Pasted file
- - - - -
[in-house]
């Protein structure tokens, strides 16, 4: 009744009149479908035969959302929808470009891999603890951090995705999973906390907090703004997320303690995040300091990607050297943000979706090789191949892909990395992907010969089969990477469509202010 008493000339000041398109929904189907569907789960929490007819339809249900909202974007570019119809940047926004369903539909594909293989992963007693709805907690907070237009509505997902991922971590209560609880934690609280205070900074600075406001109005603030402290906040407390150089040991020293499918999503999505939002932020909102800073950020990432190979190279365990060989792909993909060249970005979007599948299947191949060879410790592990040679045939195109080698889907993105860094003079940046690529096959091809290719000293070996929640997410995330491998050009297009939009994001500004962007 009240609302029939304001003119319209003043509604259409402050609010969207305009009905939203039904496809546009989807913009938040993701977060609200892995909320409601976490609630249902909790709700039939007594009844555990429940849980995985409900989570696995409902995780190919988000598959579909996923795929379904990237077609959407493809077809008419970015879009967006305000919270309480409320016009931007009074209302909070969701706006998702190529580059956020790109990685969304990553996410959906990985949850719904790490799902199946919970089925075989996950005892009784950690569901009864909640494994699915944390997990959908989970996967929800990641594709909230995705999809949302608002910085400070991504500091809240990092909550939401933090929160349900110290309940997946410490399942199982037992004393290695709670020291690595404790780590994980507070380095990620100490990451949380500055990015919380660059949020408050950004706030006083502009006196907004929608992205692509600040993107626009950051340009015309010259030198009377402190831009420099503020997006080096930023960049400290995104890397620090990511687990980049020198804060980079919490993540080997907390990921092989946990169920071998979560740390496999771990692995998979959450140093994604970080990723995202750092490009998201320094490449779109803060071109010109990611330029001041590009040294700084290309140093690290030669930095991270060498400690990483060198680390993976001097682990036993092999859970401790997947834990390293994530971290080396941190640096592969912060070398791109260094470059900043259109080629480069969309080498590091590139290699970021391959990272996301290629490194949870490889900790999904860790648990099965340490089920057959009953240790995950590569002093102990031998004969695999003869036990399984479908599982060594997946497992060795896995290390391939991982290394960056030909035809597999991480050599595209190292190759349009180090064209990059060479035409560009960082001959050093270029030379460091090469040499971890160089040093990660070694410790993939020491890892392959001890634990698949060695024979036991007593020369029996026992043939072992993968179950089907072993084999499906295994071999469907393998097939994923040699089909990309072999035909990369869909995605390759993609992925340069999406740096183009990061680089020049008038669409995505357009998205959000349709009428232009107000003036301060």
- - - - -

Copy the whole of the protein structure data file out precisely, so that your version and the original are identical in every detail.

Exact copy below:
[in-house]
């Protein structure tokens, strides 16, 4: 009744009149479908035969959302929808470009891999603890951090995705999973906390907090703004997320303690995040300091990607050297943000979706090789191949892909990395992907010969089969990477469509202010 008493000339000041398109929904189907569907789960929490007819339809249900909202974007570019119809940047926004369903539909594909293989992963007693709805907690907070237009509505997902991922971590209560609880934690609280205070900074600075406001109005603030402290906040407390150089040991020293499918999503999505939002932020909102800073950020990432190979190279365990060989792909993909060249970005979007599948299947191949060879410790592990040679045939195109080698889907993105860094003079940046690529096959091809290719000293070996929640997410995330491998050009297009939009994001500004962007 009240609302029939304001003119319209003043509604259409402050609010969207305009009905939203039904496809546009989807913009938040993701977060609200892995909320409601976490609630249902909790709700039939007594009844555990429940849980995985409900989570696995409902995780190919988000598959579909996923795929379904990237077609959407493809077809008419970015879009967006305000919270309480409320016009931007009074209302909070969701706006998702190529580059956020790109990685969304990553996410959906990985949850719904790490799902199946919970089925075989996950005892009784950690569901009864909640494994699915944390997990959908989970996967929800990641594709909230995705999809949302608002910085400070991504500091809240990092909550939401933090929160349900110290309940997946410490399942199982037992004393290695709670020291690595404790780590994980507070380095990620100490990451949380500055990015919380660059949020408050950004706030006083502009006196907004929608992205692509600040993107626009950051340009015309010259030198009377402190831009420099503020997006080096930023960049400290995104890397620090990511687990980049020198804060980079919490993540080997907390990921092989946990169920071998979560740390496999771990692995998979959450140093994604970080990723995202750092490009998201320094490449779109803060071109010109990611330029001041590009040294700084290309140093690290030669930095991270060498400690990483060198680390993976001097682990036993092999859970401790997947834990390293994530971290080396941190640096592969912060070398791109260094470059900043259109080629480069969309080498590091590139290699970021391959990272996301290629490194949870490889900790999904860790648990099965340490089920057959009953240790995950590569002093102990031998004969695999003869036990399984479908599982060594997946497992060795896995290390391939991982290394960056030909035809597999991480050599595209190292190759349009180090064209990059060479035409560009960082001959050093270029030379460091090469040499971890160089040093990660070694410790993939020491890892392959001890634990698949060695024979036991007593020369029996026992043939072992993968179950089907072993084999499906295994071999469907393998097939994923040699089909990309072999035909990369869909995605390759993609992925340069999406740096183009990061680089020049008038669409995505357009998205959000349709009428232009107000003036301060």